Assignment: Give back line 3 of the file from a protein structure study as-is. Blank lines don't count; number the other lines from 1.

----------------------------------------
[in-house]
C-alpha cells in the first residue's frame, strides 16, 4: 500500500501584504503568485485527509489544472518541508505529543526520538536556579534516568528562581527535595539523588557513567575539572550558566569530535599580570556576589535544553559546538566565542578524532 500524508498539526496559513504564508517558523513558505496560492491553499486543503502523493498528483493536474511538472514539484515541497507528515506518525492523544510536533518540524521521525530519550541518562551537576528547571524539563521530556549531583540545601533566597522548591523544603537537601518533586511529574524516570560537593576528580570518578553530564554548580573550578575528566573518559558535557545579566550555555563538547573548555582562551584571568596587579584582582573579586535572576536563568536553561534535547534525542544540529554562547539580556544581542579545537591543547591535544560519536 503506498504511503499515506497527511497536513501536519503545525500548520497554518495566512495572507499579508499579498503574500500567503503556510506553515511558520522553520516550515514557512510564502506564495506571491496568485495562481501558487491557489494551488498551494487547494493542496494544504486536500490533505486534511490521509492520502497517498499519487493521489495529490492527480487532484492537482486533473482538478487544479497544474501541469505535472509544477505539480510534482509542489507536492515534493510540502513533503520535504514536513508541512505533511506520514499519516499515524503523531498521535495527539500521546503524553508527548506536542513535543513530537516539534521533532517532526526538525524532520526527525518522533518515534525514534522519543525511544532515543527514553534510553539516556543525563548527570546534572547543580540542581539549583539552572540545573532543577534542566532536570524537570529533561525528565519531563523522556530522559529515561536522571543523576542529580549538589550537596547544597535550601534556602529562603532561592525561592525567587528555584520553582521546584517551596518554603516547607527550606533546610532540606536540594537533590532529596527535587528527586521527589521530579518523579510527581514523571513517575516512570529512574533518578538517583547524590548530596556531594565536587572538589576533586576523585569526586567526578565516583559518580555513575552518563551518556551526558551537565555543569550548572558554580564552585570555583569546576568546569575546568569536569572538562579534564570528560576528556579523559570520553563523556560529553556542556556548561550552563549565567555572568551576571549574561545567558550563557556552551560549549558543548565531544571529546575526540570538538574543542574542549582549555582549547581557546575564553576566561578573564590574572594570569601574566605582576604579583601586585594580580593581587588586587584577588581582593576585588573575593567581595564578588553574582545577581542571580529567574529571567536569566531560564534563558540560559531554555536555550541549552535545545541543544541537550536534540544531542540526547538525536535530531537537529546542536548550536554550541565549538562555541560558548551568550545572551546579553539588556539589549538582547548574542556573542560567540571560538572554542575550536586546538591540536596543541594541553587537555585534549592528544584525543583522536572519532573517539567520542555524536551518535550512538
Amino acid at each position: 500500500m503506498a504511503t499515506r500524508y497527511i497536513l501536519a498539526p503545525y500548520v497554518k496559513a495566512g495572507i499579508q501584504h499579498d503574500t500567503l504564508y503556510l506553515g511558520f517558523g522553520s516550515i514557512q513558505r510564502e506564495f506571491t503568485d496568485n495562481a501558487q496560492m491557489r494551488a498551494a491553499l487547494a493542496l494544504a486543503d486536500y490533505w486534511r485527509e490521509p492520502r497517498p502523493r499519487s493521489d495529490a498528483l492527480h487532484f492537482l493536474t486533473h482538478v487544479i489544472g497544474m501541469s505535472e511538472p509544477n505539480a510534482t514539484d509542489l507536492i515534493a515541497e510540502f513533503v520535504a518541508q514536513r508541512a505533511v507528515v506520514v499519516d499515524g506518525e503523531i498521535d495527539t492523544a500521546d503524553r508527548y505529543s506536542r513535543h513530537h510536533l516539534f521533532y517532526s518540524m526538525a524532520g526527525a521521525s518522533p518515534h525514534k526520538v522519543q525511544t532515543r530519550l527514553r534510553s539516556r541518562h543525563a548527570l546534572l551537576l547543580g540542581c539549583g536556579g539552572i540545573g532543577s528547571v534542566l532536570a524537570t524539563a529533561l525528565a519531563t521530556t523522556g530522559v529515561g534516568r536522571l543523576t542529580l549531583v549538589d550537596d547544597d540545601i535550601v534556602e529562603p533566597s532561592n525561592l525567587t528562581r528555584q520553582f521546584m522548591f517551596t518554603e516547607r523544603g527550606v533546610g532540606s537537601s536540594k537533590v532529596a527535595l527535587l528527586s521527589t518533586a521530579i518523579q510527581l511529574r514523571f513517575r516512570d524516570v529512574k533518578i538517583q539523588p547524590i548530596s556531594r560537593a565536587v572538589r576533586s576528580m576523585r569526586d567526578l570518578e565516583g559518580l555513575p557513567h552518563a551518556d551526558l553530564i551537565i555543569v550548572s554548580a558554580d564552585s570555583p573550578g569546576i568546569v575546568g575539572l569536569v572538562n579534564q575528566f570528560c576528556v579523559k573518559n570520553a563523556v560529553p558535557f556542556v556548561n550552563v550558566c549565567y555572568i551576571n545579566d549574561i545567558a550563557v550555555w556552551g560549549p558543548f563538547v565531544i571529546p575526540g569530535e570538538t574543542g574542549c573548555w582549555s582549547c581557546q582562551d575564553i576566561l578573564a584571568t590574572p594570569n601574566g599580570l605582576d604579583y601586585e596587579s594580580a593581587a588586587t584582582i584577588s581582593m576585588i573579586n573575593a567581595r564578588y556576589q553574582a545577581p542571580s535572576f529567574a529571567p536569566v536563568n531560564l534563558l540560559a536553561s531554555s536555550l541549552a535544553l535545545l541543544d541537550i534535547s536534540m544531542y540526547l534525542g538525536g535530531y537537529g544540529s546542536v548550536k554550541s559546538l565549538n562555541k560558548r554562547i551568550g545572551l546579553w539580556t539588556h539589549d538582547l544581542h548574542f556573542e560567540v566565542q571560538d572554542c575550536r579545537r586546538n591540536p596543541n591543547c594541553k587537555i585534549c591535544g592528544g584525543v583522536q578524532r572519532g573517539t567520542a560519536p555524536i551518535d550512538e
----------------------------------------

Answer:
Amino acid at each position: 500500500m503506498a504511503t499515506r500524508y497527511i497536513l501536519a498539526p503545525y500548520v497554518k496559513a495566512g495572507i499579508q501584504h499579498d503574500t500567503l504564508y503556510l506553515g511558520f517558523g522553520s516550515i514557512q513558505r510564502e506564495f506571491t503568485d496568485n495562481a501558487q496560492m491557489r494551488a498551494a491553499l487547494a493542496l494544504a486543503d486536500y490533505w486534511r485527509e490521509p492520502r497517498p502523493r499519487s493521489d495529490a498528483l492527480h487532484f492537482l493536474t486533473h482538478v487544479i489544472g497544474m501541469s505535472e511538472p509544477n505539480a510534482t514539484d509542489l507536492i515534493a515541497e510540502f513533503v520535504a518541508q514536513r508541512a505533511v507528515v506520514v499519516d499515524g506518525e503523531i498521535d495527539t492523544a500521546d503524553r508527548y505529543s506536542r513535543h513530537h510536533l516539534f521533532y517532526s518540524m526538525a524532520g526527525a521521525s518522533p518515534h525514534k526520538v522519543q525511544t532515543r530519550l527514553r534510553s539516556r541518562h543525563a548527570l546534572l551537576l547543580g540542581c539549583g536556579g539552572i540545573g532543577s528547571v534542566l532536570a524537570t524539563a529533561l525528565a519531563t521530556t523522556g530522559v529515561g534516568r536522571l543523576t542529580l549531583v549538589d550537596d547544597d540545601i535550601v534556602e529562603p533566597s532561592n525561592l525567587t528562581r528555584q520553582f521546584m522548591f517551596t518554603e516547607r523544603g527550606v533546610g532540606s537537601s536540594k537533590v532529596a527535595l527535587l528527586s521527589t518533586a521530579i518523579q510527581l511529574r514523571f513517575r516512570d524516570v529512574k533518578i538517583q539523588p547524590i548530596s556531594r560537593a565536587v572538589r576533586s576528580m576523585r569526586d567526578l570518578e565516583g559518580l555513575p557513567h552518563a551518556d551526558l553530564i551537565i555543569v550548572s554548580a558554580d564552585s570555583p573550578g569546576i568546569v575546568g575539572l569536569v572538562n579534564q575528566f570528560c576528556v579523559k573518559n570520553a563523556v560529553p558535557f556542556v556548561n550552563v550558566c549565567y555572568i551576571n545579566d549574561i545567558a550563557v550555555w556552551g560549549p558543548f563538547v565531544i571529546p575526540g569530535e570538538t574543542g574542549c573548555w582549555s582549547c581557546q582562551d575564553i576566561l578573564a584571568t590574572p594570569n601574566g599580570l605582576d604579583y601586585e596587579s594580580a593581587a588586587t584582582i584577588s581582593m576585588i573579586n573575593a567581595r564578588y556576589q553574582a545577581p542571580s535572576f529567574a529571567p536569566v536563568n531560564l534563558l540560559a536553561s531554555s536555550l541549552a535544553l535545545l541543544d541537550i534535547s536534540m544531542y540526547l534525542g538525536g535530531y537537529g544540529s546542536v548550536k554550541s559546538l565549538n562555541k560558548r554562547i551568550g545572551l546579553w539580556t539588556h539589549d538582547l544581542h548574542f556573542e560567540v566565542q571560538d572554542c575550536r579545537r586546538n591540536p596543541n591543547c594541553k587537555i585534549c591535544g592528544g584525543v583522536q578524532r572519532g573517539t567520542a560519536p555524536i551518535d550512538e